The Ambrose Ofafa Memorial building complex was built in memory of a well-known and highly admired politician in Kenya: Ambrose Michael Ofafa. Ofafa, a nationalist politician, was shot and critically injured during an alleged highway robbery in Nairobi on 24 November, 1953. He died two days later of his injuries on 26 November, 1953.
After Ambrose Ofafa’s death, the colonial government and his supporters and admirers decided to put up new buildings in various towns in Kenya in his honor and memory. These buildings therefore hold much historical significance. Unfortunately, the building complex as well as the main Ambrose Ofafa Memorial Hall in Kisumu are in a dilapidated state. This essay seeks to discuss the history and current state of affairs around the Ambrose Ofafa Memorial complex in order to encourage the national as well as the county governments to secure, preserve, and protect it as well as other well known historical buildings and monuments in Kenya.

The fading cream-colored paint peeling off the wall tells you that the building has not had a brush with fresh paint for a very long time. The concrete steps leading into various rooms in the building are frayed in various places, and the terrace snaking around the building is marked in various places by small, shallow potholes.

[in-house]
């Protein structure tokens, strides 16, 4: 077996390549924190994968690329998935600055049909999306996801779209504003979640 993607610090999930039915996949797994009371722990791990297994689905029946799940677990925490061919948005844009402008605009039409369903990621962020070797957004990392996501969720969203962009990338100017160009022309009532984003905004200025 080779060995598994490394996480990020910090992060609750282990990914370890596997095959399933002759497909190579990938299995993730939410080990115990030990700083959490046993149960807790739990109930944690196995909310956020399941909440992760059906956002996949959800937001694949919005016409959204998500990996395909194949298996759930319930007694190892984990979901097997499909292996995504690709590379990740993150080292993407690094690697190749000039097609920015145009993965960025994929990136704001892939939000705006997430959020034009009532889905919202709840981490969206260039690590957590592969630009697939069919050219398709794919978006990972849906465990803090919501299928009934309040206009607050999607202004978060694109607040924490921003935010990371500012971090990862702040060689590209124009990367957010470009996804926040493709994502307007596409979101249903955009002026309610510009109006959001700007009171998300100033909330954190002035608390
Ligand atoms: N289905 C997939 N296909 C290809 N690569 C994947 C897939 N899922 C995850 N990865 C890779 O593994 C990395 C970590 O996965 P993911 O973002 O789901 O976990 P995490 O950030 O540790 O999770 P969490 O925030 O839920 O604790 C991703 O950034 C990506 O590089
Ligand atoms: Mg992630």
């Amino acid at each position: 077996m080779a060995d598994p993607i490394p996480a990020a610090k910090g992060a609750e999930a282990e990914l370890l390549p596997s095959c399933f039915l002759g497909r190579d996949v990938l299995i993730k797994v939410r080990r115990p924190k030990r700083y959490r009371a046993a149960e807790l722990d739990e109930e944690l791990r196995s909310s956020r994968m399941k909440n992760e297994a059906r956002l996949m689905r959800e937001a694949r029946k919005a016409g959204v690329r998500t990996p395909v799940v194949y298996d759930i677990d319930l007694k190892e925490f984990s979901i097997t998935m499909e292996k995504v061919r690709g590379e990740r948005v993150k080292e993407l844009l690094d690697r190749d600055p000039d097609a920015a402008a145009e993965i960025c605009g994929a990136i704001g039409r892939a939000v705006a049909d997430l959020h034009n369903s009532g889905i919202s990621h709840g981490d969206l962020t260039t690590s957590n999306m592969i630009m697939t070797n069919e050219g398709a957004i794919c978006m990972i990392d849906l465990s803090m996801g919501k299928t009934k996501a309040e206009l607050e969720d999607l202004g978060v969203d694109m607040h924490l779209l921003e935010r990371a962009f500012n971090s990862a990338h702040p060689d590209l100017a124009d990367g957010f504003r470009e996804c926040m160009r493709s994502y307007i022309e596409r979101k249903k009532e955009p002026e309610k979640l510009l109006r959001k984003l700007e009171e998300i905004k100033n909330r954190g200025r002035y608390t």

The building has been portioned into several rooms offering various disorganized and discordant services. One room seems to be a clinic. Another is a store selling groceries. Another room is an archive of some sort storing old documents, photographs, and artifacts related to the history of the Luo community. Another is a very big hall; we are told it serves as gallery where various educational, cultural, and political events are periodically held. It is empty at the moment.

Adjacent to this building, are several other buildings in various stages of completion. One has been converted into a church where a religious group offers service mainly on Sundays, and yet another one serves as a tavern offering busaa, muratina, and other alcoholic beverages. A slender young man stands next to a small tin-roofed building, surveying a small, dusty car. He walks sluggishly into the building, grabs a bucket of water, wets a rug in the water, and rubs a small bar of soap into the rug before moving back to the dusty car ready to wash it.

Welcome to Ambrose Ofafa Memorial Building Complex in Kisumu. When you look at the disorganized state of this complex and the nature of discordant services offered in the adjacent buildings, you would not believe that this building is or ought to be one of the most famous buildings in Kisumu, brimming with history, constructed in memory of one of the most illustrious nationalists in the history of Kenya.

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